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Riders on a swarm

Mimicking the behaviour of ants, bees and birds started as a poor man’s version of artificial intelligence. It may, though, be the key to the real thing

The Economist, 2010 (PDF 123 Kb)
Ant Colony Optimization for Real-World Vehicle Routing

Metaheuristics like ant colony optimization (ACO) can be used to solve combinatorial optimization problems. In this paper we refer on its successful application to the vehicle routing problem (VRP). At the beginning, we introduce the VRP and some of its variants. The variants of VRP were designed to reproduce the kind of situations faced in the real-world. Further, we introduce the fundamentals of ant colony optimization, and we present in few words its application to the solution of the VRP. At the end, we discuss the applications of ACO to a number of real-world problems: a VRP with time windows for a major supermarket chain in Switzerland; a VRP with pickup and delivery for a leading distribution company in Italy and an on-line VRP in the city of Lugano, Switzerland, where clients’ orders arrive during the delivery process.

SIGEVOlution Summer 2007
EURONEWS: Ants show the way in improving freight transport

EURONEWS (http://www.euronews.net), the multilingual European TV channel, reports that scientists in Lugano, Switzerland have been developing a way to optimise the movement of a fleet of trucks to make delivery services more efficient. Their unlikely source of inspiration has been the master of logistics in the natural world- the ant.
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National Geographic July 2007 - Swarm Behavior

A single ant or bee isn't smart, but their colonies are. The study of swarm intelligence is providing insights that can help humans manage complex systems, from truck routing to military robots.

Link to article

July 2007
LOGFORUM.net - December 2006: AntRoute – Large scale dynamic optimisation

With AntRoute AntOptima implements this technology for Logistics provider to speed up their business in terms of time and efficiency. The integrated high performance Tour Optimiser of AntRoute based on ACO and is automatically able to optimise thousands of daily orders in a few minutes considering the company related constraints like truck fleet, client time windows, unit load, access limitation, etc. (Published on Logforum.net)

LOGFORUM.NET – 2006, Vol.2, Issue 3, Nr. 4
IDSIA - January 2002: "Metaheuristics for Transport and Logistic"

IDSIA, Istituto Dalle Molle di Studi sull'Intelligenza Artificiale is a research institute active in both theoretical and applied research in the field of Operations Research and Artificial Intelligence. Since 1996 IDSIA has capitalized on the results obtained in the theoretical field applying them to real world logistics and transport application.

IDSIA 01/02 (PDF 106Kb)
Harvard Business Review - May 2001:

What do ants and bees have to do with business? A great deal, it turns out. Individually, social insects are only minimally intelligent, and their work together is largely self-organized and unsupervised. Yet collectively they're capable of finding highly efficient solutions to difficult problems and can adapt automatically to changing environments. Over the past 20 years, the authors and other researchers have developed rigorous mathematical models to describe this phenomenon, which has been dubbed "swarm intelligence," and they are now applying them to business. Their research has already helped several companies develop more efficient ways to schedule factory equipment, divide tasks among workers, organize people, and even plot strategy. Emulating the way ants find the shortest path to a new food supply, for example, has led researchers at Hewlett-Packard to develop software programs that can find the most efficient way to route phone traffic over a telecommunications network. Southwest Airlines has used a similar model to efficiently route cargo. To allocate labor, honeybees appear to follow one simple but powerful rule--they seem to specialize in a particular activity unless they perceive an important need to perform another function. Using that model, researchers at Northwestern University have devised a system for painting trucks that can automatically adapt to changing conditions. In the future, the authors speculate, a company might structure its entire business using the principles of swarm intelligence. The result, they believe, would be the ultimate self-organizing enterprise--one that could adapt quickly and instinctively to fast-changing markets.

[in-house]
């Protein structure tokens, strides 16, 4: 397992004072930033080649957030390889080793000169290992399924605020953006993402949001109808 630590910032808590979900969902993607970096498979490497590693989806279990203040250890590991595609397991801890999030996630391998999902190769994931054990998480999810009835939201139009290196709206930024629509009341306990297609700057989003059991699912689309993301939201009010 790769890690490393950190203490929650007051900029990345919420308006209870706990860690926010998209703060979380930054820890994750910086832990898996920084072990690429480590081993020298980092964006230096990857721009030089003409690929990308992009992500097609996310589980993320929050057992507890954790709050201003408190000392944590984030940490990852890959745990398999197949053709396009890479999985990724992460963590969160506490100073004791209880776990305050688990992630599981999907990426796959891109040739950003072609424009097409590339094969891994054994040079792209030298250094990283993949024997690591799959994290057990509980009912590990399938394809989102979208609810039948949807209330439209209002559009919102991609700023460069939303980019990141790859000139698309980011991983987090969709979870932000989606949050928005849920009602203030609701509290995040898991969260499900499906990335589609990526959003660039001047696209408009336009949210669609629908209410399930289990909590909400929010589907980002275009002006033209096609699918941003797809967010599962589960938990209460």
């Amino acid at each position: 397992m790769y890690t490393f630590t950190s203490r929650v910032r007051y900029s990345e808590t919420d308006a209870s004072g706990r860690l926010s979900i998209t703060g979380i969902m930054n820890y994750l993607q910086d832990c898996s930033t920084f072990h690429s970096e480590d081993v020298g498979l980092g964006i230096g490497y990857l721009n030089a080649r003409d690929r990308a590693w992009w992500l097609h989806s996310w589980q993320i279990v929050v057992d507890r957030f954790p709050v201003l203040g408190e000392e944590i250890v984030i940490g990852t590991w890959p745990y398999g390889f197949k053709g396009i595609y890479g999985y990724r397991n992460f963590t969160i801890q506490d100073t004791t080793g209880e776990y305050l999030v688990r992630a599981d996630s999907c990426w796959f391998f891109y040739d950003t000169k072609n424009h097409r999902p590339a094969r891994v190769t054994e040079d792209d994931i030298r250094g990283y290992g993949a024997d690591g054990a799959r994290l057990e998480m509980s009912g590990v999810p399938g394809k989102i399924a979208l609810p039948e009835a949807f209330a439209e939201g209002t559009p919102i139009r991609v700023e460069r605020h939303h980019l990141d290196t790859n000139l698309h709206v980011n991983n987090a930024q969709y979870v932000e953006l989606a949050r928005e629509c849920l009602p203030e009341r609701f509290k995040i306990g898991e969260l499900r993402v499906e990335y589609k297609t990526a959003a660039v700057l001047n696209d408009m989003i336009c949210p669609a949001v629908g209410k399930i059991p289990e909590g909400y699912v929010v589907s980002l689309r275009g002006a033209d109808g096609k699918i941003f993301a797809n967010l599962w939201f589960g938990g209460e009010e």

Link to the paper

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Nature - 6 July 2000: "Inspiration for optimization from social insect behaviour"

"Research in social insect behaviour has provided computer scientists with powerful methods for designing distributed control and optimization algorithms. These techniques are being applied successfully to a variety of scientific and engineering problems. In addition to achieving good performance on a wide spectrum of "static" problems, such techniques tend to exhibit a high degree of flexibility and robustness in a dynamic environment".

Nature 07/00 (PDF 148Kb)
Journal of Scheduling - January 2000: "Effective Neighborhood Functions for the Flexible Job Shop Problem"

“The Flexible Job Shop Problem is an extension of the classical job shop scheduling problem which allows an operation to be performed by one machine out of a set of machines. The problem is to assign each operation to a machine (routing problem) and to order the operations on the machines (sequencing problem), such that the maximal completion time (makespan) of all operations is minimized. To solve the Flexible Job Shop problem approximately, we use local search techniques and present two neighborhood functions”.

Journal of Scheduling 01/00 (PDF 413Kb)
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